2018 BMW 3 Series Gran Turismo Review
The 2018 BMW 3 Series Gran Turismo is an interesting mix of vehicle traits. It's not a crossover, but it comes with all-wheel drive and a slightly elevated seating position. It offers more cargo capacity than a 3 Series wagon and more rear legroom than a BMW X3, yet most would say it handles very much like a sedan.
If you can get past the slightly awkward proportions of 3 Series GT, it begins to look like a best-of-all-worlds vehicle. There's strong turbocharged acceleration even from the base 330i's four-cylinder engine and ample amounts of buttery-smooth thrust should you opt for the 340i with its turbo inline six-cylinder. All models also come standard with BMW's xDrive for all-season traction.
So what are the shortcomings? Well, ultimately the 3 Series-based X3 SUV still has more cargo room and ground clearance, and the smaller sedan and wagon variants deliver more of the crisp handling that BMWs are known for. However, we think those things matter less than the Gran Turismo's list of standard equipment, which doesn't include basic luxury-level items such as keyless entry and adjustable lumbar support. At this price, those features should be included.
trim levels & features
The 2018 BMW 3 Series Gran Turismo is available in two trim levels: 330i xDrive and 340i xDrive. All-wheel drive and an eight-speed automatic transmission come standard on both. The main difference is under the hood. The 330i packs a turbocharged 2.0-liter four-cylinder (248 horsepower, 258 pound-feet of torque) and the 340i upgrades to a turbocharged 3.0-liter inline six-cylinder (320 hp, 330 lb-ft).
The Gran Turismo 330i xDrive isn't brimming with standard luxuries, but it does include 18-inch alloy wheels (with all-season run-flat tires), LED headlights, automatic wipers, power-folding and auto-dimming side mirrors, a panoramic sunroof and a power liftgate. Interior highlights include dual-zone automatic climate control, power-adjustable sport front seats, driver-seat memory settings, simulated leather upholstery, a rearview camera, 40/20/40-split folding rear seatbacks and an auto-dimming rearview mirror. On the technology front, the 330i comes standard with Bluetooth, BMW's iDrive infotainment interface, a 6.5-inch display screen, BMW Connected Services, and a nine-speaker audio system with a CD player, HD radio, an auxiliary audio jack and a USB port.
An optional Convenience package (note that BMW calls its packages "tiers") adds keyless ignition and entry, power lumbar support and satellite radio.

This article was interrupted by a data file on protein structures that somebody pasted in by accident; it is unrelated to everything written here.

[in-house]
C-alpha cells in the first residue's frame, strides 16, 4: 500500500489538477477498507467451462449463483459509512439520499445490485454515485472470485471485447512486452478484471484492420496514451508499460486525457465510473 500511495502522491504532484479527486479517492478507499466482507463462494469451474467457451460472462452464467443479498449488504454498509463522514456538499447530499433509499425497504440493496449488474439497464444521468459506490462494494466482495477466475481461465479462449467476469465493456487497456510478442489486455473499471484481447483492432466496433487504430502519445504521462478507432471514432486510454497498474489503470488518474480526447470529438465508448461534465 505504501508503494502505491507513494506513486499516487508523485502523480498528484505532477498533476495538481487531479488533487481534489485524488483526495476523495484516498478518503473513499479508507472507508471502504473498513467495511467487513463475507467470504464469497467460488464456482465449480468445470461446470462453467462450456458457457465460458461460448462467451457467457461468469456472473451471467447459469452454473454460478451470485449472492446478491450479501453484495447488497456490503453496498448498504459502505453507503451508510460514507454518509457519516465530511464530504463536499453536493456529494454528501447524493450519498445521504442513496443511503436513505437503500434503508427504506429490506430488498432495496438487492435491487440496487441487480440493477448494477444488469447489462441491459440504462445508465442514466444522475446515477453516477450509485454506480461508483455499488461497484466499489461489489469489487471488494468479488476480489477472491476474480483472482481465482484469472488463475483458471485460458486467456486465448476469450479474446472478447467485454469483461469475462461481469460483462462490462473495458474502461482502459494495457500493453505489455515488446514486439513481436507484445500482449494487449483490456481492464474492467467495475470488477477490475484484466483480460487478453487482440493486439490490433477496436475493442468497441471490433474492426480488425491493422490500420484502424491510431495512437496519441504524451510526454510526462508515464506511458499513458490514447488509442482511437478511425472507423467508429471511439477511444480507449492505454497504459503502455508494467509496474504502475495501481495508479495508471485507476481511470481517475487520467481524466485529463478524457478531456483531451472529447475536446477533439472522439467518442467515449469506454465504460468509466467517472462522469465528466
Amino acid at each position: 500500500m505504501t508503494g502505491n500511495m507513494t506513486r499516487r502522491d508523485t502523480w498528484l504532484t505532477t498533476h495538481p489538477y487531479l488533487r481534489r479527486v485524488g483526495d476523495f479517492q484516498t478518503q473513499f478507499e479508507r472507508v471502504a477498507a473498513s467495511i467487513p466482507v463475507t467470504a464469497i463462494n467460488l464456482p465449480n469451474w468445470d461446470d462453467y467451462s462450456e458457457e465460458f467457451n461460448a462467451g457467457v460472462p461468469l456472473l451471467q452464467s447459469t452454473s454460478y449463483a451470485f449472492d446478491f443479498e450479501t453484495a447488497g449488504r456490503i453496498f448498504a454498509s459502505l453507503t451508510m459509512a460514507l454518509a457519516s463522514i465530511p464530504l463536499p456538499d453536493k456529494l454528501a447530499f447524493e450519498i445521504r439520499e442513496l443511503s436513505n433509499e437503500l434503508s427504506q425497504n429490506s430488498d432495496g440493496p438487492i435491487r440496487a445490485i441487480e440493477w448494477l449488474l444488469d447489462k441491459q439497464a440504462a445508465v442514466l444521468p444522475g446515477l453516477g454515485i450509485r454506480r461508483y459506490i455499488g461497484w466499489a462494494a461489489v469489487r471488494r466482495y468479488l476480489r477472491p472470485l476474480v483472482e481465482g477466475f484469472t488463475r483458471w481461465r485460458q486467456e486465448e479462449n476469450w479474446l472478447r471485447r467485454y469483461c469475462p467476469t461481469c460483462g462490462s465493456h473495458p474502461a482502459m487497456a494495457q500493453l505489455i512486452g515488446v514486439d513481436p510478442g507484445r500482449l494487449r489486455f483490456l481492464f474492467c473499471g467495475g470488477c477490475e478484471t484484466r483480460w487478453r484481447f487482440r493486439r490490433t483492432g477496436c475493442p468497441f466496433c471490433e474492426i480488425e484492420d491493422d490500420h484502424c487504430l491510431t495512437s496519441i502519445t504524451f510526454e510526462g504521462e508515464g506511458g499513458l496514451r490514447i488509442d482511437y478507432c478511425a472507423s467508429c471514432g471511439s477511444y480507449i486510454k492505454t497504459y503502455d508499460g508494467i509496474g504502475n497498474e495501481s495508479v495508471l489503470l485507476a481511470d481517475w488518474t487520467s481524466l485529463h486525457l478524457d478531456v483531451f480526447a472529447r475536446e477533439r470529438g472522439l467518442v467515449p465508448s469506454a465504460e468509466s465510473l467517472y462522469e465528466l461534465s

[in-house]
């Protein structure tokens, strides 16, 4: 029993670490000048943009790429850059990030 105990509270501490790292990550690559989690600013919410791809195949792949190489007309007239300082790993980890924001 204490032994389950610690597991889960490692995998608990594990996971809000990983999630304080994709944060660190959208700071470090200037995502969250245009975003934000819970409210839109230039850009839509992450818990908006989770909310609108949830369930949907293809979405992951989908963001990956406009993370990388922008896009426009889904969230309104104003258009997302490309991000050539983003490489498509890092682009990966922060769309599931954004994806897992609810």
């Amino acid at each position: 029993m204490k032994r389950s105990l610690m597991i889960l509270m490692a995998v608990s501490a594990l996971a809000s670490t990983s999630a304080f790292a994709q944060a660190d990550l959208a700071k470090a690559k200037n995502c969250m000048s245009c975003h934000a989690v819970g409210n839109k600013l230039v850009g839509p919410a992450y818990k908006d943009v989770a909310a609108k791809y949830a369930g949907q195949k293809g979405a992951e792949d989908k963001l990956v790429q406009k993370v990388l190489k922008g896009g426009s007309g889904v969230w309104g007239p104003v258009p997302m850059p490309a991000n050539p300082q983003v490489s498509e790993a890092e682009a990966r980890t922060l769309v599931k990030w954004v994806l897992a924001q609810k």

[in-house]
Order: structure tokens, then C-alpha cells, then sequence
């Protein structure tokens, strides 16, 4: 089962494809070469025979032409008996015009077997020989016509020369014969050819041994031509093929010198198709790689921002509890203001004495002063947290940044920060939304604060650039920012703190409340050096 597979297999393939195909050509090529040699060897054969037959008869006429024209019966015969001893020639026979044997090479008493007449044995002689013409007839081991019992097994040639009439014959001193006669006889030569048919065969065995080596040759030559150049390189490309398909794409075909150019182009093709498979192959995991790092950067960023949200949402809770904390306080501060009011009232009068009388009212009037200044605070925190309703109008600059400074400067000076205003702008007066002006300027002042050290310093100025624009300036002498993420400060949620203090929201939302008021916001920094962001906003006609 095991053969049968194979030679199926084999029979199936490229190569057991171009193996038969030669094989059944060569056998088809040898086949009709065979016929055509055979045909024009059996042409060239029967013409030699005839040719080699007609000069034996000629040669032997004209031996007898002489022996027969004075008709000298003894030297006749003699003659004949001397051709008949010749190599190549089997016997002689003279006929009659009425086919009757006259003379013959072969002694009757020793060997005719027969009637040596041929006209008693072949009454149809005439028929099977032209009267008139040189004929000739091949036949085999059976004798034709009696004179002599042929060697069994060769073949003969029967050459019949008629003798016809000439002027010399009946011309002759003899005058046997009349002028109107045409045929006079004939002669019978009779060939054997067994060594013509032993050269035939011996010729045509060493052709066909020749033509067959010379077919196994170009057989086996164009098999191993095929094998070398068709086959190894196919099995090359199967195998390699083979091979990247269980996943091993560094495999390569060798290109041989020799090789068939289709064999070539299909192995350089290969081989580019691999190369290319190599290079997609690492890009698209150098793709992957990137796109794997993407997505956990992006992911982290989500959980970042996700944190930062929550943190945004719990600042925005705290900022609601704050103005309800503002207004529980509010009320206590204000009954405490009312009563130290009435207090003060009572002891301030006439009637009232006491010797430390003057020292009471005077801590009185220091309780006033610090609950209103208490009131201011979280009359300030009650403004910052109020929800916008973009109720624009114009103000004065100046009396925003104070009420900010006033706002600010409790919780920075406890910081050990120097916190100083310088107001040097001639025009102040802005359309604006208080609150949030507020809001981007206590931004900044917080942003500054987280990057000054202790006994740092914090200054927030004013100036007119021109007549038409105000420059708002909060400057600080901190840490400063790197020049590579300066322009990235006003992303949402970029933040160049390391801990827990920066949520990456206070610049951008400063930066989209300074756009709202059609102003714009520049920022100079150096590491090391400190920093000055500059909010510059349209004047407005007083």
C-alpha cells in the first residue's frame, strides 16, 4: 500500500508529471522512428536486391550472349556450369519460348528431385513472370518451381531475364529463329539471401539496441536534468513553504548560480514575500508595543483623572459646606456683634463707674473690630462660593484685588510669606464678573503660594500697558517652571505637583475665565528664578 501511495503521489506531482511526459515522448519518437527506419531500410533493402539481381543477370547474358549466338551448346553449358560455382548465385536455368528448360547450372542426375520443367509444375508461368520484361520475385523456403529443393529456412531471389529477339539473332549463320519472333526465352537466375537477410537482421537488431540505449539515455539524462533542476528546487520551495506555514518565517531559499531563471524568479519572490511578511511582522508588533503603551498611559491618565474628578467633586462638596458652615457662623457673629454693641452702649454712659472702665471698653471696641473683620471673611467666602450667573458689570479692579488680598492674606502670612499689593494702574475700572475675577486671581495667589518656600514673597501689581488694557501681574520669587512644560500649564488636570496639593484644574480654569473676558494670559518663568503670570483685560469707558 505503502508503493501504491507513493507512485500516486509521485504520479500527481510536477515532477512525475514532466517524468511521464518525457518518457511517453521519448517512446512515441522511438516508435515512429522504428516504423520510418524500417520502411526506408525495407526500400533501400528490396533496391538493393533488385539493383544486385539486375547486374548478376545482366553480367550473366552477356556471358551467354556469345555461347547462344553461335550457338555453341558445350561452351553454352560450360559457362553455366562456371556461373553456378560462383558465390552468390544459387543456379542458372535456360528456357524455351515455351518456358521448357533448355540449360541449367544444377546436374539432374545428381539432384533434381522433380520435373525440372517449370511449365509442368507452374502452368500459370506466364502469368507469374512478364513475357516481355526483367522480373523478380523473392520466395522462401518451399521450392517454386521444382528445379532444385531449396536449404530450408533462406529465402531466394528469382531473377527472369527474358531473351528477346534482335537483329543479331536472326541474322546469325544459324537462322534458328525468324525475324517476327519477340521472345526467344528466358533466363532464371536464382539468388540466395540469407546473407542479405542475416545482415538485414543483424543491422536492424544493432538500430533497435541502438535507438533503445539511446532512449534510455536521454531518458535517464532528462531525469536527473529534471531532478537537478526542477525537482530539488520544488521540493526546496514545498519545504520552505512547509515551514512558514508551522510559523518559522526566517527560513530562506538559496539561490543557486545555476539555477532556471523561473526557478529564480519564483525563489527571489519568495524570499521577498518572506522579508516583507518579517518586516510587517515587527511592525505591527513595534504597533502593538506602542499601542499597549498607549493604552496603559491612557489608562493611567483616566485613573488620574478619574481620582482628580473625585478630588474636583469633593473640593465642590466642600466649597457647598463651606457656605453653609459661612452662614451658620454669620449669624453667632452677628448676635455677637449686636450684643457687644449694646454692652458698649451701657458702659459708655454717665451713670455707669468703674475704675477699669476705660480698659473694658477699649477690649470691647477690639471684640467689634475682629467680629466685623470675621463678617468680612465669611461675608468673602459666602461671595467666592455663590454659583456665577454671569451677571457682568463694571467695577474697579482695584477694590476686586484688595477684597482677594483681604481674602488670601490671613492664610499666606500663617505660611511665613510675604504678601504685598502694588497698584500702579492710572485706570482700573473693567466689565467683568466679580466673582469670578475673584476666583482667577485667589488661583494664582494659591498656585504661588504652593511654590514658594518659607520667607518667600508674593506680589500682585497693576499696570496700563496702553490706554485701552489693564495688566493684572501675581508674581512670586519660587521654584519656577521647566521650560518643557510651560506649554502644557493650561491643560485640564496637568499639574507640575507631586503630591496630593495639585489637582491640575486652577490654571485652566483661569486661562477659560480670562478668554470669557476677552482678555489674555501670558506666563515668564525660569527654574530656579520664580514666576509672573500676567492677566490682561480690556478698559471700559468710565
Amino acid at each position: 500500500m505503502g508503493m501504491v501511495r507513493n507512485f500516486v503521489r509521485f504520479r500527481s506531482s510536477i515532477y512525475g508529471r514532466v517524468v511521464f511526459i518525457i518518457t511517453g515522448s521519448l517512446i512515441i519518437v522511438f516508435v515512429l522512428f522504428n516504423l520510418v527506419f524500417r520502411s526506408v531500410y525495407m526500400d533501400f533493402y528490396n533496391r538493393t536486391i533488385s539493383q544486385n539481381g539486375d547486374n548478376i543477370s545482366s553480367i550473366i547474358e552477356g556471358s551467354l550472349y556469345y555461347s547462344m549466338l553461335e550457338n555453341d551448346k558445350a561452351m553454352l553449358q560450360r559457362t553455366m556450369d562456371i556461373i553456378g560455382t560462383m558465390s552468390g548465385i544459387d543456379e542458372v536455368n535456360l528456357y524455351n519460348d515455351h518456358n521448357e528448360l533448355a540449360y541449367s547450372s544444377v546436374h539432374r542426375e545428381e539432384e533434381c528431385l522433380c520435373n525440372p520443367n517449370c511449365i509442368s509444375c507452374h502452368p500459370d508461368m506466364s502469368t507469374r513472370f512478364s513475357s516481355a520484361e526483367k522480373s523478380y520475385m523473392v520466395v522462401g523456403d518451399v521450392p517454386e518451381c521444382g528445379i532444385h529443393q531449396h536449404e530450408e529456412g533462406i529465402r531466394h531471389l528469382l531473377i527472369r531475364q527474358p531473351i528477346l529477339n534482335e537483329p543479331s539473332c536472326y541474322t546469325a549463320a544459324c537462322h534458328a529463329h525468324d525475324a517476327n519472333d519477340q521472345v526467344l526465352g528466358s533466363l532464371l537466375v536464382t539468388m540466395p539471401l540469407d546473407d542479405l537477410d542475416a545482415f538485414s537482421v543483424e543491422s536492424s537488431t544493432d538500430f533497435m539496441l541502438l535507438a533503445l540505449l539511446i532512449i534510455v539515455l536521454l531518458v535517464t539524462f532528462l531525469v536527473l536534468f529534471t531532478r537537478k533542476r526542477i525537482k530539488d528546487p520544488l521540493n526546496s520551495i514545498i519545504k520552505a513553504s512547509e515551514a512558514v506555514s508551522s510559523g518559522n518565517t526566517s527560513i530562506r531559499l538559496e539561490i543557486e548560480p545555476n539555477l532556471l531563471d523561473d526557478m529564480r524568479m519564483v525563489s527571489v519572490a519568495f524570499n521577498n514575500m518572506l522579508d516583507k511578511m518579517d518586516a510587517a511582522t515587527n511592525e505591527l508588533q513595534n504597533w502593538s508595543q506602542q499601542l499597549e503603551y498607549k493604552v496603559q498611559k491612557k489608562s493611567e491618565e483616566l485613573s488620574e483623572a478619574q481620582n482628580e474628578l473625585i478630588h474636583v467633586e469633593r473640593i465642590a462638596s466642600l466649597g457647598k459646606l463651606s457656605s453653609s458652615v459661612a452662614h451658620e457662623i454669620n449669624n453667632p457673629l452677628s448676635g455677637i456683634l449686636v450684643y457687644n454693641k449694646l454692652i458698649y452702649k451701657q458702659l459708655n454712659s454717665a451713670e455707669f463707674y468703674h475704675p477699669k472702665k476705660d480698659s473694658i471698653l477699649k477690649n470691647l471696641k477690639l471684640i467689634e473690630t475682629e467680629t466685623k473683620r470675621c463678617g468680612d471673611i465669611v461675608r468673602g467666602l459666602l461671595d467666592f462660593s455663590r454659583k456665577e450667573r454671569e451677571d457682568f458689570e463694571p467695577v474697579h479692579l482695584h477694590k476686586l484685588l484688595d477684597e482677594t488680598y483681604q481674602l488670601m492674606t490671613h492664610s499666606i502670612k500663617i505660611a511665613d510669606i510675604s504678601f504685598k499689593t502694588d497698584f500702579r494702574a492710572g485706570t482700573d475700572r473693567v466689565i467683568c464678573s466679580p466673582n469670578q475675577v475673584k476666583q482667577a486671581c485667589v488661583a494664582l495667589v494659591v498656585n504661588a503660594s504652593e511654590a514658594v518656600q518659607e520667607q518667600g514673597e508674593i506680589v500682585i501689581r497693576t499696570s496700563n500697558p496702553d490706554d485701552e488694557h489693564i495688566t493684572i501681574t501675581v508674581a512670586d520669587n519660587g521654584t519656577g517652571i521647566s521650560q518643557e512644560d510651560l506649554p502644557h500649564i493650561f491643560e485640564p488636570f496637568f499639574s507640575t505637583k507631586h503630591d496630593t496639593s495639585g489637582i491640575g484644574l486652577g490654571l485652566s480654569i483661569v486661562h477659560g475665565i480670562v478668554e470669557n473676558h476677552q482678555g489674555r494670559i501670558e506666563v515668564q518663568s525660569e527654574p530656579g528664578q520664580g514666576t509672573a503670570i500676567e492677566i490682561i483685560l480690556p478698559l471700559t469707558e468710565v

The 340i xDrive has the above equipment plus the Convenience package as standard.
Selecting the Premium package for either model adds heated front seats, a navigation system, a larger 8.8-inch display, a head-up display, and BMW Remote Services, allowing for remote controlled functions through the mobile app.
The next level up is the Executive tier. It includes a surround-view parking camera system, adaptive full LED headlights with automatic high beams, leather upholstery, a digital instrument cluster and BMW's Parking Assistant, which helps guide you into parking spaces.
You can add the M Sport Design package to either of the top two tiers. It offers a variety of sport-themed interior trim treatments, an aerodynamic body kit, BMW's Shadowline exterior trim, an M steering wheel, and an option to add the Adaptive M suspension.
For added safety, consider the Driver Assistance package. It includes lane departure warning, forward collision warning with automatic emergency braking, a drowsy driver warning system and a speed-limit display.
Stand-alone options for the Gran Turismo include 19-inch wheels, a heated steering wheel, heated rear seats, adaptive cruise control, blind-spot monitoring, Apple CarPlay, and wireless charging with a Wi-Fi hotspot.
Each vehicle typically comes in multiple versions, although trim levels share many aspects. The ratings in this review are based on our full test of the 2014 BMW 328i xDrive Gran Turismo (turbo 2.0L inline-4 | 8-speed automatic | AWD).
NOTE: Since this test was conducted, the current 3 Series Gran Turismo has been revised, including new engines introduced in 2017. Our findings remain broadly applicable to this year's 3 Series Gran Turismo, though keep in mind that the four-cylinder engine in the 328i rated here generates slightly less horsepower and torque than one found in the 2018 330i.
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edmunds expert review process
This review was written by a member of Edmunds' editorial team of expert car reviewers. Our team drives every car you can buy. We put the vehicles through rigorous testing, evaluating how they drive and comparing them in detail to their competitors.
We're also regular people like you, so we pay attention to all the different ways people use their cars every day. We want to know if there's enough room for our families and our weekend gear and whether or not our favorite drink fits in the cupholder. Our editors want to help you make the best decision on a car that fits your life.